Printmakers You Should Know: Mary Nimmo Moran

Last month, I showed you the work of Thomas Moran, an artist who helped make places such as Yellowstone and the Grand Canyon the famous geological wonders they are today. This month, I'm going to introduce you to his wife, artist Mary Nimmo Moran (1842-1899).

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Image courtesy of

Originally from Scotland, Mary Nimmo moved with her family to the United States as a child. Her husband Thomas Moran introduced her to etching, but she quickly took it in her own direction, becoming one of the most renowned landscape etchings of the later nineteenth century. She was elected to the Society of Painters and Etchers in New York, and was also the only female member London's Royal Society of Painters and Etchers, which consisted of 65 artists. Given how prominent the gender bias was at the time, Moran often signed her name M. Nimmo Moran, an approach that a lot of female artists and writers have used over the years.

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Solitude, 1880, Image courtesy of
Mary is a part of what's known as the Etching Revival, an artistic movement that occurred during the nineteenth century. Originating in France, it made its way across Europe and over to America, and was essentially a reaction against the commercial, industrial nature of printmaking at the time, particularly against engraving and wood engraving. Although etching had been around since the 16th century, for the last 200 years or so it had primarily been used to reproduce popular paintings for commercial sale. Lamenting the soulness nature of mass production, artists rediscovered the etchings of such 17th-century greats as Rembrandt, and embraced the creative possibilities of etching as a medium. Similar to drawing, etching can accommodate a wide variety of styles. Plate tone, or the amount of ink left on a plate after it has been wiped, also became a creative tool, allowing artists to change the mood of each image depending on how much ink he or she chose to leave behind. In short, the Etching Revival helped artists to embrace printmaking as a creative art form in its own right, and not simply a means of reproducing other images. Mary Nimmo Moran was in the midst of this excitement with her own work, and succeeded in establishing a creative reputation that was independent of her husband.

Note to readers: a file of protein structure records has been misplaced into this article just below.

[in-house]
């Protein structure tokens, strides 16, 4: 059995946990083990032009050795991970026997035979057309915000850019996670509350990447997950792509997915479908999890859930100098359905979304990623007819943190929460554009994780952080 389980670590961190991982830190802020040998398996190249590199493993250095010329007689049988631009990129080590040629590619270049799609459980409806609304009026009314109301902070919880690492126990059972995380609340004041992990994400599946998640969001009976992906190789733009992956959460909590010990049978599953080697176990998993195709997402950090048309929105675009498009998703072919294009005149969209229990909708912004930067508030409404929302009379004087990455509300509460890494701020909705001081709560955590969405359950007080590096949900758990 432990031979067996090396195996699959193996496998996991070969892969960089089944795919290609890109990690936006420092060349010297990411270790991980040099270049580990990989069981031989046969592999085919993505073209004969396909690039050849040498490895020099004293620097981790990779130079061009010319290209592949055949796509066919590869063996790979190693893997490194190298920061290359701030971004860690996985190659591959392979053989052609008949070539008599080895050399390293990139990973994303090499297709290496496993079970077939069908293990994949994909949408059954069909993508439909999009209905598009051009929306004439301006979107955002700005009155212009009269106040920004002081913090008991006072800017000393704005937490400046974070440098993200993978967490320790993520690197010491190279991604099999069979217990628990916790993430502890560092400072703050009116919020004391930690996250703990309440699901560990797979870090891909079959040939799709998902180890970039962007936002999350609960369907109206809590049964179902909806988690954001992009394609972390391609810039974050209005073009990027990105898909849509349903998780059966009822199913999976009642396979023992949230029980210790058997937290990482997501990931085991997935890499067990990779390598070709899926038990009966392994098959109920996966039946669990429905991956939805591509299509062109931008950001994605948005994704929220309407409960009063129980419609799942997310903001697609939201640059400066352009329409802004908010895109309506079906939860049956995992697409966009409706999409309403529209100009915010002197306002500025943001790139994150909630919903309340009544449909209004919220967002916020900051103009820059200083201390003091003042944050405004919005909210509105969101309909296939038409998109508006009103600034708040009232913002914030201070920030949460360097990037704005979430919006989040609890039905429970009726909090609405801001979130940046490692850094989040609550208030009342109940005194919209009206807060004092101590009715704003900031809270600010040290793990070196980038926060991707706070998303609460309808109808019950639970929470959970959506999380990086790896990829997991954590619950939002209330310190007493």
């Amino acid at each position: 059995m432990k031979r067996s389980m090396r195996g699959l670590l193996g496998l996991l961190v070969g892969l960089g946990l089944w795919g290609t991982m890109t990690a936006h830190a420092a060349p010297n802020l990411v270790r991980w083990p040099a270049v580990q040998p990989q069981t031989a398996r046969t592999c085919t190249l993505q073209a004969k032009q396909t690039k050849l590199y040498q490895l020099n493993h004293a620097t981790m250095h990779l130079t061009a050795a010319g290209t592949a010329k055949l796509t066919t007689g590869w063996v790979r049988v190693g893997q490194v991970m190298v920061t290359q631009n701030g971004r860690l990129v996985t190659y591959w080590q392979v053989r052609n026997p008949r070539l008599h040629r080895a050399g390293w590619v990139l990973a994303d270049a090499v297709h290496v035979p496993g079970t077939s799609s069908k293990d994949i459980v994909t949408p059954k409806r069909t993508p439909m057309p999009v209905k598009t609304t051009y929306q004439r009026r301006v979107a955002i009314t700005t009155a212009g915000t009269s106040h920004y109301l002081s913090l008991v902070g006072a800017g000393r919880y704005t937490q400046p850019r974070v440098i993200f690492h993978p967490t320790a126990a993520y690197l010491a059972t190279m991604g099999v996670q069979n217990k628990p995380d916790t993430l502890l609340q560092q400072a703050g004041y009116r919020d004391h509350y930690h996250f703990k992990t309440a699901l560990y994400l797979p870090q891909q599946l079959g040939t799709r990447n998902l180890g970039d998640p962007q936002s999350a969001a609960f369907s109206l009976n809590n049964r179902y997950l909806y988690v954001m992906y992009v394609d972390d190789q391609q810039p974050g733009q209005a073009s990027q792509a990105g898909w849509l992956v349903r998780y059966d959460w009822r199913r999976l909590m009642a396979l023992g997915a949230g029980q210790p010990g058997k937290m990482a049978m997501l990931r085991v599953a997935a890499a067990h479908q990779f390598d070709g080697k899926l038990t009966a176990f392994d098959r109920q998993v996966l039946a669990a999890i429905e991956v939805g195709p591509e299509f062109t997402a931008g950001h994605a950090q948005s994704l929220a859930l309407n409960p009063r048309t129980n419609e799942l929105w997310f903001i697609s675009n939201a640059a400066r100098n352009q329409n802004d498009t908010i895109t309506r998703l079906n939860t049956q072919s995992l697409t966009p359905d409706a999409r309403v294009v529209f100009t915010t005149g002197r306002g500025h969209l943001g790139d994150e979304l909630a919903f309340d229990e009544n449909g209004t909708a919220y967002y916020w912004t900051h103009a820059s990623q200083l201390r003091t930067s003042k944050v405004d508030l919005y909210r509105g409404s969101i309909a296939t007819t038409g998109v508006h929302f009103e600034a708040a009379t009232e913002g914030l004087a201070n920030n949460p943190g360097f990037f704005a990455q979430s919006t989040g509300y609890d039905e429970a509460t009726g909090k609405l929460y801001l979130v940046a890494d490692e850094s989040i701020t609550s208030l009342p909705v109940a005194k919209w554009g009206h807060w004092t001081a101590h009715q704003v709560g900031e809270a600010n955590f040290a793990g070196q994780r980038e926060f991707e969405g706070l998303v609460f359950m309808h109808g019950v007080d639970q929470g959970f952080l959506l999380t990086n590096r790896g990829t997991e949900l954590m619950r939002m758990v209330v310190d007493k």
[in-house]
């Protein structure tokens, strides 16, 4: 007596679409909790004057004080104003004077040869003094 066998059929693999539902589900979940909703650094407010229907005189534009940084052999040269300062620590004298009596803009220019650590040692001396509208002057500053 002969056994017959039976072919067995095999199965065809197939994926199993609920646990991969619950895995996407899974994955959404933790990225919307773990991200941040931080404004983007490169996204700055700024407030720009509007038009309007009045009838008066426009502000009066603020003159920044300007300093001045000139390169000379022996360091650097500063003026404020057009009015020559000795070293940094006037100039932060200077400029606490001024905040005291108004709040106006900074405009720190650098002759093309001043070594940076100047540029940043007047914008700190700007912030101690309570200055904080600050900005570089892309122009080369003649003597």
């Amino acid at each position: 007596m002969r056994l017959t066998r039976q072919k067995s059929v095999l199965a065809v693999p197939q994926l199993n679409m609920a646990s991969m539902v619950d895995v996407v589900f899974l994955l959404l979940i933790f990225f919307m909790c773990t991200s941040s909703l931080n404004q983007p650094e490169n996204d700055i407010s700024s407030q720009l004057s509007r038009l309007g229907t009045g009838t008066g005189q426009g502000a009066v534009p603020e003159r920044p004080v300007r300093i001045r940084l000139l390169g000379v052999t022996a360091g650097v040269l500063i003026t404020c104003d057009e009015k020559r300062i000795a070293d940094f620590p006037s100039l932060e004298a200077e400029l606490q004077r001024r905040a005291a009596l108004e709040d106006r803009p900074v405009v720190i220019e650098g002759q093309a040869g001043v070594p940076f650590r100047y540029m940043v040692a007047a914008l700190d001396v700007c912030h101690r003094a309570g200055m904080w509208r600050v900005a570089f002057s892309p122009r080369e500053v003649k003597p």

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Untitled, 1881, Image courtesy of
As an etcher, Moran worked directly from nature, and her prints often have a distinctly atmospheric character, successfully evoking the different textures of tree bark, grass, and foliage.  Her subjects are similar to the types of scenes I like to sketch, especially when it comes to trees. 

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Image courtesy of
I've always liked the confidence of her line work; her compositions are assured. Most of her etchings were done around her various houses particularly her home at Long Island, as she was raising two daughters.
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Scrub Oaks, Amagansett, New York, Image courtesy of

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Tween the Gloaming and the Mark, When the Kye Came, 1883, Image courtesy of

Moran died relatively young in 1899 from typhoid fever. After nursing her daughter through the illness, she ended up contracting it herself. Still, within the span of about 20 years, she'd produced more than sixty etchings that continue to resonate with viewers today.
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Conwy Castle, Wales, 1885, Image courtesy of
Want to learn more? Of course you do!